David Clanachan is definitely a dreamer.
You had to squint a bit as Edmonton FC and Pacific FC played a nil-nil home debut of the Canadian Premier League, if you were trying to envision the entirety of the complete dream he decided to reveal Sunday afternoon.
His dream of a successful, sustainable national soccer league is substantial enough considering the long and horrid history of failed franchises littered around the nation that crashed and burned in previous attempts.
But here Sunday, you had to concede him a successful launch as 4,328 Edmonton fans flooded a makeshift bandbox of a patched together park that will seat 5,148 when the final temporary bleacher has been assembled.
That’s a long way from Old Trafford.
Indeed, after Bob Young attracted 17,611 to open the league by giving all the tickets away free in Hamilton, the announced attendances have been 5,100 (Victoria), 6,200 (Halifax), 2,360 (Victoria), 3,486 (Calgary), 10,156 (Winnipeg), 5,861 (Hamilton), 2,055 (Calgary), 5,763 in Winnipeg), 5,912 (Hamilton) and 4,328 (Edmonton).
When I asked the CPL commissioner about a bigger dream than those initial crowds, he gazed out at the scene and decided to go there.
“I told our group it wouldn’t be long after we kicked a ball that the press would start asking when we were going to announce some expansion franchise plans,” said Clanachan.
A seven-team league with a toe in the ocean at each end of the county – his Original Seven, if you will – involves the cornerstones of a 14- to 16-team Premier League for the build-up to the FIFA World Cup in Edmonton, Montreal and Toronto in 2026.
But that’s not it.
He also envisions a second division and maybe even a third division. And, get ready for it … RELEGATION.
There’s no relegation in pro sports in North America. You buy a franchise you’re in the league as long as you own it.
But it’s a soccer world staple. Finish at the bottom of the top league and you drop down a division and the top teams from the lower divisions move up. But let’s first drop back to May of 2019.
“We have a couple of other different groups in British Columbia, a couple of groups in Saskatchewan, a number of groups in Ontario, a few groups in the Quebec market and a couple more groups out in Atlantic Canada,” Clanachan said of people exploring the idea of joining the league.
“They’re all in different stages and not all of them are going to get there. But there are some front-runners in there.”
A big question as the league gets into the summer will be if the Ottawa Fury, a former North American Soccer League entry – along with FC Edmonton – currently playing in the United Soccer League in the United States, will become the eighth entry.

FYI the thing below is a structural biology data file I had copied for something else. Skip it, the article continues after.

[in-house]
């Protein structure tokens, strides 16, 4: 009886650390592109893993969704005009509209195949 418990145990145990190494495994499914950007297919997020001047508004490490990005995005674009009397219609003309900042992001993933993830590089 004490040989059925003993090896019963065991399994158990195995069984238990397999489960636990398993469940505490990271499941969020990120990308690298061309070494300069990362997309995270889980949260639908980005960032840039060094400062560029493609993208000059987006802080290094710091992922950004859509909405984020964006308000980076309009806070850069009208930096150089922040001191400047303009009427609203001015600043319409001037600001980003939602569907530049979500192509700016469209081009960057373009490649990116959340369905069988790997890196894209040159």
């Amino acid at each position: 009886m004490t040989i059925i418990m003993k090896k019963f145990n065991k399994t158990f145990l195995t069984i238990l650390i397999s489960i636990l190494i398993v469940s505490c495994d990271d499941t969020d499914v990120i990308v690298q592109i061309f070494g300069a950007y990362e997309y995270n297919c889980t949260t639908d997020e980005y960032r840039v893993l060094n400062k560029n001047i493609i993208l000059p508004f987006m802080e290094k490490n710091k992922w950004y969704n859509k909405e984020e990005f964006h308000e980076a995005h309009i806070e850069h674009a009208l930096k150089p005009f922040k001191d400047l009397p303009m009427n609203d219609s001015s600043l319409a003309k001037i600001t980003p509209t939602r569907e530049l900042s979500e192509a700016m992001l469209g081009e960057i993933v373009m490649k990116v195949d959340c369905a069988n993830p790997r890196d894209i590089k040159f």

“That’s out of my hands,” said Clanachan. “But around the country, we have lots of interest because people see the opportunity.”
When I asked if he felt they could get to a dozen-plus franchises fairly rapidly, he said, “I think so. For sure, the goal is 14 to 16 teams in the Premier League. I think when you get to that number, then the Premier League is full. That works.
“But then after that, I want to look at some of the smaller markets to start a second division. You don’t need to have a city of a million or 500,000 people, there are some great second-division-team locations in Canada,” he said of cities with major junior hockey franchises.
That’s when I asked the question: “Are you talking relegation here?”
There was no delay in his response.
“Promotion and relegation, yes. That is the one unique thing about our game that is not replicated in any other sport in the world. And I think it brings a double dynamic. It’s not just who wins. This year in the EPL, everything was decided at the end,” he said of the top of the tables where Manchester City, Liverpool, Chelsea and Tottenham Hotspur were going at it.
“The relegation thing was over,” he said of the departing Huddersfield Town, Fulham and Cardiff City.
“Last year, the league title winner was decided long before the end of the season but people didn’t lose interest. They watched what was going on at the bottom of the table with a lot of interest.
“Once we have our Premier League rolling, I think we look at some of these second-division markets.”
As for his Premier League teams, his dream isn’t up there with the biggest leagues in Europe, in England, Germany, Italy, France and Spain.
It’s all those other national leagues over there.
“If we get to averaging 10,000 to 12,000 fans for our Premier League games in Canada, we’ll already be in the top 10 in Europe. Once you get past those big leagues, you’re in the area of Scotland, Sweden, Norway, Turkey and Portugal. I believe we can build to that. But we have to earn our way there.”
On Twitter: @ByTerryJones